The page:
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Ventura County Perspective

Program May Nip Crime in Bud

November 15, 1998

Nowhere is the truth of Ben Franklin's line, "An ounce of prevention is worth a pound of cure," more profound than in law enforcement.

The billions of dollars Californians spend on police, prosecutors and prisons are just part of the cost of putting our faith in the cure. Add to that the uncountable heartache, personal loss and wasted potential that result when young people slide into lives of crime.

Taking steps to keep that from happening is a smart investment. And one key to effective crime prevention is to start young--very young.

We salute Santa Paula's innovative new early intervention program, which will work with 120 youths ages 10 to 14. Expanding on a pilot program in South Oxnard, it will be the largest to date in the county. Authorities hope it will be a model for early intervention programs in other cities. From Fillmore to Ventura, the county has set aside $850,000 for community-based organizations, most of which will go to intervention and prevention among younger children.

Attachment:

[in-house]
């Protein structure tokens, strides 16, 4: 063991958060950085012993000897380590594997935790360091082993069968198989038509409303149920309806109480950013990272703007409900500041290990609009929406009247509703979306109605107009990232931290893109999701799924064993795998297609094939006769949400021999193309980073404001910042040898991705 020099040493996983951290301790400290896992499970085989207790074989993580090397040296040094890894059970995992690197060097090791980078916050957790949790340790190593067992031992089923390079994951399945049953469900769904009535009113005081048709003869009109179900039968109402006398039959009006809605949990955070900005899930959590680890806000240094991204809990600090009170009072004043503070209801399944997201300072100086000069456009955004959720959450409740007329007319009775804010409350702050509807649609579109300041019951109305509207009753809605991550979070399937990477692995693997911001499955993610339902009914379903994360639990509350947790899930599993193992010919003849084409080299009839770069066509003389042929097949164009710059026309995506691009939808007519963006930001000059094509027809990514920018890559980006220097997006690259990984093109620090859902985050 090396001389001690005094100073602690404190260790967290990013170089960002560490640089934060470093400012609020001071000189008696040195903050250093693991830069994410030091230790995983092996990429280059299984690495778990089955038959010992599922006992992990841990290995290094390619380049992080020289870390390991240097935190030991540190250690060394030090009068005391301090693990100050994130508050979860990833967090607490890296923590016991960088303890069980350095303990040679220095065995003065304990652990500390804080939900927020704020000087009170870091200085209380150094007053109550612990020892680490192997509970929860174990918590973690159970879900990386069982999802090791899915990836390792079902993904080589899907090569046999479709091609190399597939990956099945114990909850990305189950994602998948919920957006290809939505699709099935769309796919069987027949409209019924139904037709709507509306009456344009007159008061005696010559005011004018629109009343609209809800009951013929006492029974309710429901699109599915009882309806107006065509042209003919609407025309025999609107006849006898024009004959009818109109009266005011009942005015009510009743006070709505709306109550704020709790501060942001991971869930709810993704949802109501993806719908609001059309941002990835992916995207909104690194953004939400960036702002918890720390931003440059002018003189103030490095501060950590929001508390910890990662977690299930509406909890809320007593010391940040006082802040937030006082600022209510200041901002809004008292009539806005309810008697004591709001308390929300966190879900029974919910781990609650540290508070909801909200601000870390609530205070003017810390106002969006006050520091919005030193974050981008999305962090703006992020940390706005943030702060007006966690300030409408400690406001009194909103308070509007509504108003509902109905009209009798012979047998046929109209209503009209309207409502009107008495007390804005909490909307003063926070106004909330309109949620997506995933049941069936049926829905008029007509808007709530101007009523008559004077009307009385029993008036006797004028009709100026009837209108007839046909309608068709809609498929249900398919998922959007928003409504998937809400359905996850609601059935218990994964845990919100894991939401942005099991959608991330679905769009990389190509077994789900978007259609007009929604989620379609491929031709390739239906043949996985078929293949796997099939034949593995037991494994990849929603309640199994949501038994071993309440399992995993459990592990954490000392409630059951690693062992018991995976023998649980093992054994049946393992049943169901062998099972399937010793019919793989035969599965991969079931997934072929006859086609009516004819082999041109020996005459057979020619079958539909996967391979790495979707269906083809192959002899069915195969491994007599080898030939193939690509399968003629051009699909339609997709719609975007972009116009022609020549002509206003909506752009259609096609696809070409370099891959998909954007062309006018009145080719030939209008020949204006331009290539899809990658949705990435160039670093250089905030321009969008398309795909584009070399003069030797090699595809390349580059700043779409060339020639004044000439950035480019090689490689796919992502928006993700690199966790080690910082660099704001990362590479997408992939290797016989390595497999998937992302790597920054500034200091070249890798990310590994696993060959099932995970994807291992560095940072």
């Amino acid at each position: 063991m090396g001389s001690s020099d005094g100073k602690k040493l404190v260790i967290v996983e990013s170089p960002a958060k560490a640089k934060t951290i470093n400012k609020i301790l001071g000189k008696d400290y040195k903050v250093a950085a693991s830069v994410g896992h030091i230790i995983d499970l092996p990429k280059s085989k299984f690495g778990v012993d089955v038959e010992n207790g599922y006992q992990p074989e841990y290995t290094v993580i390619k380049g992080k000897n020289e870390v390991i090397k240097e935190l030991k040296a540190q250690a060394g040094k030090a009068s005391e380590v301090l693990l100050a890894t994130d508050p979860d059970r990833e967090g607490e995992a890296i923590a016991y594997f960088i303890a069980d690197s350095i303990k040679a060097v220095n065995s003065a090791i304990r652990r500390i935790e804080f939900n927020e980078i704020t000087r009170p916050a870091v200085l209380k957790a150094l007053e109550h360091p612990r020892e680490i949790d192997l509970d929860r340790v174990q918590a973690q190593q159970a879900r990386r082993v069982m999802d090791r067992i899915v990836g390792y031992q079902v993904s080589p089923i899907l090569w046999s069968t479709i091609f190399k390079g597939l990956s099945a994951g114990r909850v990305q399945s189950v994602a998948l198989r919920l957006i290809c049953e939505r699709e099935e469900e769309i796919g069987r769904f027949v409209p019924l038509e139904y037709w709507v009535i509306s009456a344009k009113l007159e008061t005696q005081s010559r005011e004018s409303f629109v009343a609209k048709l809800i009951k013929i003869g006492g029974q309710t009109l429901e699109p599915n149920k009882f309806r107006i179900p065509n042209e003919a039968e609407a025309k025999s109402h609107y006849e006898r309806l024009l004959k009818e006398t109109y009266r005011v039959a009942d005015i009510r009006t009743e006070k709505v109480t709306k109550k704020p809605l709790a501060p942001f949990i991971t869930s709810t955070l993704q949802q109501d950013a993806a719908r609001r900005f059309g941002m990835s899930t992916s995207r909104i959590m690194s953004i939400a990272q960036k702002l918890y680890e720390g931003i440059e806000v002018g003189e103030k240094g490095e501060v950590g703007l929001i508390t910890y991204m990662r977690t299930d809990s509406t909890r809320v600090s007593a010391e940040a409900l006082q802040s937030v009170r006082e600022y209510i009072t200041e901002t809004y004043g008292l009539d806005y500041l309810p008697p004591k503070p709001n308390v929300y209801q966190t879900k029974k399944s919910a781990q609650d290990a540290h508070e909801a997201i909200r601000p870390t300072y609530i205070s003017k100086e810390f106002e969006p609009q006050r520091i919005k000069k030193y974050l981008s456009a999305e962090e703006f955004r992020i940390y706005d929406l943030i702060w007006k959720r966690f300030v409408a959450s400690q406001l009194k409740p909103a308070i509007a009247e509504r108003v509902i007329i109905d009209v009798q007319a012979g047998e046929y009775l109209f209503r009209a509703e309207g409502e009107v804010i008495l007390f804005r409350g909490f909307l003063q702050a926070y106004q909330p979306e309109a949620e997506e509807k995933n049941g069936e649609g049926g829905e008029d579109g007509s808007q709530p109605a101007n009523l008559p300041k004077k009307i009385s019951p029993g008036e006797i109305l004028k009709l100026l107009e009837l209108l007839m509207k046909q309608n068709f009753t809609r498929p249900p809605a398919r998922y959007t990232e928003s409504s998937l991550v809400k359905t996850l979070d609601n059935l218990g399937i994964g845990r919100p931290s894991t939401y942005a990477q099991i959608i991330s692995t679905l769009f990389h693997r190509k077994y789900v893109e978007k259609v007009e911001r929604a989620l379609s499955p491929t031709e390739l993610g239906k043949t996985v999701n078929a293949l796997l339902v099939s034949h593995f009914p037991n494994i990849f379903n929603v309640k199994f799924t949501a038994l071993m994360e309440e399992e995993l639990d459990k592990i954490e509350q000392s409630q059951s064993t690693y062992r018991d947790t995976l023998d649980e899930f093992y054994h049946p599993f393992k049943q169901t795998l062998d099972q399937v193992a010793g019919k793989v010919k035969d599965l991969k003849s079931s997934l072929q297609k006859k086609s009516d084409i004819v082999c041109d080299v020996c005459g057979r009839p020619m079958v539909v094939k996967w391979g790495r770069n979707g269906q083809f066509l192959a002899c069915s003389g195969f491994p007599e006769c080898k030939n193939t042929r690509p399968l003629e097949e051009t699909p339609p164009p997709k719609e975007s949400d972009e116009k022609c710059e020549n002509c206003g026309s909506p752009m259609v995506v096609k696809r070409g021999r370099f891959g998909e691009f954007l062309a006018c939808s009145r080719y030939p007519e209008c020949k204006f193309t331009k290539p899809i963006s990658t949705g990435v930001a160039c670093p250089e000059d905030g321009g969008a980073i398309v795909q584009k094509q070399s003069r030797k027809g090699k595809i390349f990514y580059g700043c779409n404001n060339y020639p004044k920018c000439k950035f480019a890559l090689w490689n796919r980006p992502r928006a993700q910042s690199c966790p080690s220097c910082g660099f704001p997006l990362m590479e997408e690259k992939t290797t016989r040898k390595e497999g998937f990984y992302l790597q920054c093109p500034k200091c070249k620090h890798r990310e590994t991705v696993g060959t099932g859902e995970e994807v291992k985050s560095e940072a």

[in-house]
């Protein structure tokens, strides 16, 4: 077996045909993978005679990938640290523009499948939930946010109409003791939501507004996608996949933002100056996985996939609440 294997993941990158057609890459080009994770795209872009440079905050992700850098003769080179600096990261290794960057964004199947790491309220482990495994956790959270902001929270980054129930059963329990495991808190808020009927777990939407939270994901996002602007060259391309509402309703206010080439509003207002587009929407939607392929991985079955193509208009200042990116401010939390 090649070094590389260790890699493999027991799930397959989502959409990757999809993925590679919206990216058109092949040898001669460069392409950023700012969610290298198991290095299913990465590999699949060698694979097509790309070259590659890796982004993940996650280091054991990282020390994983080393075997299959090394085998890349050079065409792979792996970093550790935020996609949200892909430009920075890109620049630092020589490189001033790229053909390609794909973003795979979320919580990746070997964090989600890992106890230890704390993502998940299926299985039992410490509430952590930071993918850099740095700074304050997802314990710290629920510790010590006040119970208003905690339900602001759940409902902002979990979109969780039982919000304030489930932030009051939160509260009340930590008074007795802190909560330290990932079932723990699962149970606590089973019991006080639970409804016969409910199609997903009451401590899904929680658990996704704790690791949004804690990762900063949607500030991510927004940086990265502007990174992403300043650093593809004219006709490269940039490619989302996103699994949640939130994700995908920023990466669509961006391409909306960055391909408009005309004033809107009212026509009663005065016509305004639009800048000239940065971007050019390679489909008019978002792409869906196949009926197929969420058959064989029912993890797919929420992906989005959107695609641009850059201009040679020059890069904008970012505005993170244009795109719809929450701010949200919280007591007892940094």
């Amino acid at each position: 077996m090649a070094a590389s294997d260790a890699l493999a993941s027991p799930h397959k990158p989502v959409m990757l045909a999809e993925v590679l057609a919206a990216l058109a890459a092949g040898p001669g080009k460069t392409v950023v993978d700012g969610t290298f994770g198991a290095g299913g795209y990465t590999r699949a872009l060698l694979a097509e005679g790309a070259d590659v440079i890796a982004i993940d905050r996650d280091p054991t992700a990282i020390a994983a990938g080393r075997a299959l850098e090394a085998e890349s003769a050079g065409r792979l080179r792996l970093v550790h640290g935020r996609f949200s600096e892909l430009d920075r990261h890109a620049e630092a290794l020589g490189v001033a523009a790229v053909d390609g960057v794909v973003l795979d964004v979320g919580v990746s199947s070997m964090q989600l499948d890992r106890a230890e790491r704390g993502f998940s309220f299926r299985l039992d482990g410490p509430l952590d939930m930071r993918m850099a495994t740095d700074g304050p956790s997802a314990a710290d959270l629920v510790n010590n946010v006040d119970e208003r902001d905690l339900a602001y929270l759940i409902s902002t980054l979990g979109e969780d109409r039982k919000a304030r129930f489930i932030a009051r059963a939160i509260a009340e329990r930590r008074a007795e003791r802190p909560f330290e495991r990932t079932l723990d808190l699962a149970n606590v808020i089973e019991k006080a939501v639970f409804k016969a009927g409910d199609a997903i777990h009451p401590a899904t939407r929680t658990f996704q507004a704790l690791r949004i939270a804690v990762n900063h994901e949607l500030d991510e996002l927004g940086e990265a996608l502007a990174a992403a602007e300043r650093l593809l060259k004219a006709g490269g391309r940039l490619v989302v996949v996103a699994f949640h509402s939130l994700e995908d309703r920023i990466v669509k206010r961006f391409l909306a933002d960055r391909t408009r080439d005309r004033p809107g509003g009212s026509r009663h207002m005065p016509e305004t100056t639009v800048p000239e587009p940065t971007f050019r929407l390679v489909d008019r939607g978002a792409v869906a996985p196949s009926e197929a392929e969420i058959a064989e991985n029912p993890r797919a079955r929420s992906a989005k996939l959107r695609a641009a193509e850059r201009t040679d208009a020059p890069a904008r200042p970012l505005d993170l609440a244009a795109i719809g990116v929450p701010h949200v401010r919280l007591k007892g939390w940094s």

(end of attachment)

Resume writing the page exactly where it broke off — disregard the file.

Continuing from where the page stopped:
The Santa Paula program--funded by a $424,000 state grant administered by the nonprofit group Interface--will involve more than 10 local agencies and include drug counseling, family counseling, academic tutoring at the library and, if needed, enough financial help to let them participate in activities.

If age 10 seems too young to be singling out kids for this sort of special attention, consider: Research shows that clues as to which children are likely to become juvenile delinquents can be spotted as early as first or second grade. The best time to target youngsters is while they are still in elementary school. Program participants should be chosen with care.

Ventura County is a model to the nation for its effective law enforcement and low crime rates. Certainly, vigilant policing will always be necessary. But increased emphasis on prevention programs like the ones in South Oxnard and Santa Paula can help make this enviable record a bit easier to achieve.

No one can predict how much this $420,000 investment might save in future costs of enforcing the law. But if it saves a few kids from wasting their lives on crime and spares a few potential victims from ugly encounters with them, it will be money well spent indeed.

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